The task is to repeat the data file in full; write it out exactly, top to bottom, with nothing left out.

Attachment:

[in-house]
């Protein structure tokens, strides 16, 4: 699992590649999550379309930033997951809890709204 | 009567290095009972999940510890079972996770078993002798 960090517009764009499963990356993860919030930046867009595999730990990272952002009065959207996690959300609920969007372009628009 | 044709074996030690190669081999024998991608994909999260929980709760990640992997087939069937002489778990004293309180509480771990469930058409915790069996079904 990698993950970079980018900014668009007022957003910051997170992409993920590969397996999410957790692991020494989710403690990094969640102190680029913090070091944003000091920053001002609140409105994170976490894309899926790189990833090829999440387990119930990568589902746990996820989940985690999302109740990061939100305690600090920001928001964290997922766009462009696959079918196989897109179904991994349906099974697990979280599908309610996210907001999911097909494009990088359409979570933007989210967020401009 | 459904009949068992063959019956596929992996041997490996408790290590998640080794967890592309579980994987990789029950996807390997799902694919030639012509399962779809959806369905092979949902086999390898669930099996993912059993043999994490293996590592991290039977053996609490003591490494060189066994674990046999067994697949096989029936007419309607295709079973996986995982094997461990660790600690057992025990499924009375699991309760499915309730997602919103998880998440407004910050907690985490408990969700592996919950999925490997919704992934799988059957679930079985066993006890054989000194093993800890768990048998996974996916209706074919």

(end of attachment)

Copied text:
[in-house]
């Protein structure tokens, strides 16, 4: 699992590649999550379309930033997951809890709204 | 009567290095009972999940510890079972996770078993002798 960090517009764009499963990356993860919030930046867009595999730990990272952002009065959207996690959300609920969007372009628009 | 044709074996030690190669081999024998991608994909999260929980709760990640992997087939069937002489778990004293309180509480771990469930058409915790069996079904 990698993950970079980018900014668009007022957003910051997170992409993920590969397996999410957790692991020494989710403690990094969640102190680029913090070091944003000091920053001002609140409105994170976490894309899926790189990833090829999440387990119930990568589902746990996820989940985690999302109740990061939100305690600090920001928001964290997922766009462009696959079918196989897109179904991994349906099974697990979280599908309610996210907001999911097909494009990088359409979570933007989210967020401009 | 459904009949068992063959019956596929992996041997490996408790290590998640080794967890592309579980994987990789029950996807390997799902694919030639012509399962779809959806369905092979949902086999390898669930099996993912059993043999994490293996590592991290039977053996609490003591490494060189066994674990046999067994697949096989029936007419309607295709079973996986995982094997461990660790600690057992025990499924009375699991309760499915309730997602919103998880998440407004910050907690985490408990969700592996919950999925490997919704992934799988059957679930079985066993006890054989000194093993800890768990048998996974996916209706074919």